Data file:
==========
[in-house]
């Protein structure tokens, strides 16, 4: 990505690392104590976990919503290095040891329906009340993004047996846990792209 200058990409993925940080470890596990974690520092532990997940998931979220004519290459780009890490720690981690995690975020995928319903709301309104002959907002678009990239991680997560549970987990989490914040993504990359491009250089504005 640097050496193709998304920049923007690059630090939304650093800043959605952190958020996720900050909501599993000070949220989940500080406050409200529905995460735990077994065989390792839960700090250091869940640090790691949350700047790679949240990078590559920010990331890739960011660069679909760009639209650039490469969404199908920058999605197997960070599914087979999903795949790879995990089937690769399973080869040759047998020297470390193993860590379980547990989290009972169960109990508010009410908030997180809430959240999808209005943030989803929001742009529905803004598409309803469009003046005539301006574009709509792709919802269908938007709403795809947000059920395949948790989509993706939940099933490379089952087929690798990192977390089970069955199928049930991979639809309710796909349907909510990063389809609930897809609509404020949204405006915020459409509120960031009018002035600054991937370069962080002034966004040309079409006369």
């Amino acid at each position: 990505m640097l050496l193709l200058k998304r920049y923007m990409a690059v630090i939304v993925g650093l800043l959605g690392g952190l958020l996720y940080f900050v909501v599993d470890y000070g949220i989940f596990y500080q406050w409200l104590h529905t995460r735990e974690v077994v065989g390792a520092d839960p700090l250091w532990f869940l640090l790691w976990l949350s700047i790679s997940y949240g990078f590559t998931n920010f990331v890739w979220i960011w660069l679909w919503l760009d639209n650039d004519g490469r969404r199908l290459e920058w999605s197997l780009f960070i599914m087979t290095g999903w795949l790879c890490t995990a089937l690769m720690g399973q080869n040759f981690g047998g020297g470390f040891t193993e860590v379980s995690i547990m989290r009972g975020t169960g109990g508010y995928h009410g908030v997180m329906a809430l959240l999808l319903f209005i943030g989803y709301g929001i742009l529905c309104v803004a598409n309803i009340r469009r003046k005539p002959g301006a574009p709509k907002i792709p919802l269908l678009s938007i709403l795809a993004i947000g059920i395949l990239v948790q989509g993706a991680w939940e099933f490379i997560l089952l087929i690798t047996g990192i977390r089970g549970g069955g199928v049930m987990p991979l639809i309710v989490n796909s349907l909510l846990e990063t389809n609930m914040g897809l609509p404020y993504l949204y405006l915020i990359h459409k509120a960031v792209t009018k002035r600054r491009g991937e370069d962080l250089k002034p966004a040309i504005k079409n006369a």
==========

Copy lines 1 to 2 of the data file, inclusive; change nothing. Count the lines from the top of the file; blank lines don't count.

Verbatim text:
[in-house]
């Protein structure tokens, strides 16, 4: 990505690392104590976990919503290095040891329906009340993004047996846990792209 200058990409993925940080470890596990974690520092532990997940998931979220004519290459780009890490720690981690995690975020995928319903709301309104002959907002678009990239991680997560549970987990989490914040993504990359491009250089504005 640097050496193709998304920049923007690059630090939304650093800043959605952190958020996720900050909501599993000070949220989940500080406050409200529905995460735990077994065989390792839960700090250091869940640090790691949350700047790679949240990078590559920010990331890739960011660069679909760009639209650039490469969404199908920058999605197997960070599914087979999903795949790879995990089937690769399973080869040759047998020297470390193993860590379980547990989290009972169960109990508010009410908030997180809430959240999808209005943030989803929001742009529905803004598409309803469009003046005539301006574009709509792709919802269908938007709403795809947000059920395949948790989509993706939940099933490379089952087929690798990192977390089970069955199928049930991979639809309710796909349907909510990063389809609930897809609509404020949204405006915020459409509120960031009018002035600054991937370069962080002034966004040309079409006369």